The Inn at Manitou has opened for its 34th season up near McKellar and was looking very spiffy in last week’s hot sunshine. The suites that climb up the steep, forested ridge are the most luxurious, their private balconies offering spectacular views down onto glittering Lake Manitouwabing. From there, it’s just a short stroll down to the main building for afternoon tea in a drawing room filled with Chinese antiques or a Negroni out on the terrace. Over on distant court number nine, diehards are getting in a last game of tennis before dinner and the pleasant pok… pok… of ball hitting racket gives a slow pulse to the early evening. Tennis was my first love and it will be my last. For others, it’s golf or canoeing, kayaking, biking and swimming—or going to the spa then lying for hours by the pool. There’s always plenty to do or not do at Manitou.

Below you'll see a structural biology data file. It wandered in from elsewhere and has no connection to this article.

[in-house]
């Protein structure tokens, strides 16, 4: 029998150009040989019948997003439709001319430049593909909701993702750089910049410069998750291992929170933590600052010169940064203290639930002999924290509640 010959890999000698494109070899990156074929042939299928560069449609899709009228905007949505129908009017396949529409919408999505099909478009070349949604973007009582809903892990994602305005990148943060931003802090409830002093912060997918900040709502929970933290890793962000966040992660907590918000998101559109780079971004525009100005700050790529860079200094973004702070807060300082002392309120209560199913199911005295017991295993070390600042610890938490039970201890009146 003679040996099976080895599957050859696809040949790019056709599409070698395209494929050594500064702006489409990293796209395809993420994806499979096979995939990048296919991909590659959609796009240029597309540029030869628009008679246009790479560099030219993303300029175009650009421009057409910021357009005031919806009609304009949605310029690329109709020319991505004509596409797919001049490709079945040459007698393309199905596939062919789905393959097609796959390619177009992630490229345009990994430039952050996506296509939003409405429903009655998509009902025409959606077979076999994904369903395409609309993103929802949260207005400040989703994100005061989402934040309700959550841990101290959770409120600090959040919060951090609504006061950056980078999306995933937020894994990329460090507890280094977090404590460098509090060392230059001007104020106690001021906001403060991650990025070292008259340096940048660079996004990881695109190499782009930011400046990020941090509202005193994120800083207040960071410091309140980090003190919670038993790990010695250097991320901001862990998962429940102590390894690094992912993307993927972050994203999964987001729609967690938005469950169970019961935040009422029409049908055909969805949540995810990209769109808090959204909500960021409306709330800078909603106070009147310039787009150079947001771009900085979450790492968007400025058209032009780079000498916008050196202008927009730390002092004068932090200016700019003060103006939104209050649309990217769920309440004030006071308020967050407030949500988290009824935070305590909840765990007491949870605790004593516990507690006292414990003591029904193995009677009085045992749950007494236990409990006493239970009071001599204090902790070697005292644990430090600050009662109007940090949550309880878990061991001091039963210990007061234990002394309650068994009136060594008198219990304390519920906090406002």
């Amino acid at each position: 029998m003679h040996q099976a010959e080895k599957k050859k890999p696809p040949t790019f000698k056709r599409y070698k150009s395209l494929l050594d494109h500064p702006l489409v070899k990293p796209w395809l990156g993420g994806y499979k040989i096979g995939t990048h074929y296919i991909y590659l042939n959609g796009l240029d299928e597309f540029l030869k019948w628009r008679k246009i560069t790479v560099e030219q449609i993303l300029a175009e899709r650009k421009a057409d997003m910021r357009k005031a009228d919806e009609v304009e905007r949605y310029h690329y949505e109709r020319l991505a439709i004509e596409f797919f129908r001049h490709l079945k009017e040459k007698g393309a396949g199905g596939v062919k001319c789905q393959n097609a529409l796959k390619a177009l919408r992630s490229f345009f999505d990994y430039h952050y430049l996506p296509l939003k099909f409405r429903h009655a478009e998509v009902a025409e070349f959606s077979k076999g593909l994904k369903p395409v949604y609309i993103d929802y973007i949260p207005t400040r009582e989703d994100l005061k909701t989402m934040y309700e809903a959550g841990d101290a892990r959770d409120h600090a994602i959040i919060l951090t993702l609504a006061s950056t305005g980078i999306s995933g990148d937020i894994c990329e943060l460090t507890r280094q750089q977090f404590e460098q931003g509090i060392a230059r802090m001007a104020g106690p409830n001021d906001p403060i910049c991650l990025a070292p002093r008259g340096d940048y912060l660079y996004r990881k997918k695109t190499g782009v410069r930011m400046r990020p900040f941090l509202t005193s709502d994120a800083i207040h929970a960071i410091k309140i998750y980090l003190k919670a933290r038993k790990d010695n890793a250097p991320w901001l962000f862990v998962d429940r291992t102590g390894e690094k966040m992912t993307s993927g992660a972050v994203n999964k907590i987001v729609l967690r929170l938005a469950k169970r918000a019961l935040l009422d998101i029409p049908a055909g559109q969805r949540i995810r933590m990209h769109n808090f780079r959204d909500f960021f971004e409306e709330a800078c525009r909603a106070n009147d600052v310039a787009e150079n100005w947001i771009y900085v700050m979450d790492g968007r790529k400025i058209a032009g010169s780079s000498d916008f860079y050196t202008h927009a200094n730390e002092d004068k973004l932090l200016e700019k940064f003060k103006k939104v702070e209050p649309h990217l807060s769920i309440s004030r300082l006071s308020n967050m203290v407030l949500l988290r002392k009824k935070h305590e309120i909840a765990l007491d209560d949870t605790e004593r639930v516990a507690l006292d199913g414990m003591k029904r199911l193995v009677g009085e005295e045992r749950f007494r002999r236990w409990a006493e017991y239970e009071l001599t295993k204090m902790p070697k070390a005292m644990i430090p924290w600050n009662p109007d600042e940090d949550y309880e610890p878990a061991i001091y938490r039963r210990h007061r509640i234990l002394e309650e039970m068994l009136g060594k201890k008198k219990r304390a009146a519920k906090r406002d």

Before Relais & Chateaux changed its rating system, the Inn was one of only 33 properties in the world that boasted a gold shield. The quality of service (for sheer pampering, it’s unequalled in Ontario and probably Canada) was partly responsible for that, but it works both ways. A season at such an elite property looks very good on the resumés of energetic young French men and women ambitious for a career in the hospitality industry. The Inn’s owner, Sheila Wise, goes to Paris each November, takes a suite at the Hotel Crillon and auditions staff for the following season. The added bonus is that many of them end up staying in Canada, enriching our gene pool in kitchens and dining rooms to an amazing degree. Jean-Pierre Challet, Christophe Le Chatton, Pascal Labrouche, Olivier Boels, Philippe Coeurdassier, Christophe Leland, Thomas Bellec, Romuald Toulon… They all came into our lives through the Inn. The current chef is Bernard Ibanez and his cooking is firmly in the Inn’s tradition of precise French cuisine, with alternating haute and bistro menus. His lunchtime spa dishes are particularly delicious and leave everyone lightfooted and eager to get back on the court.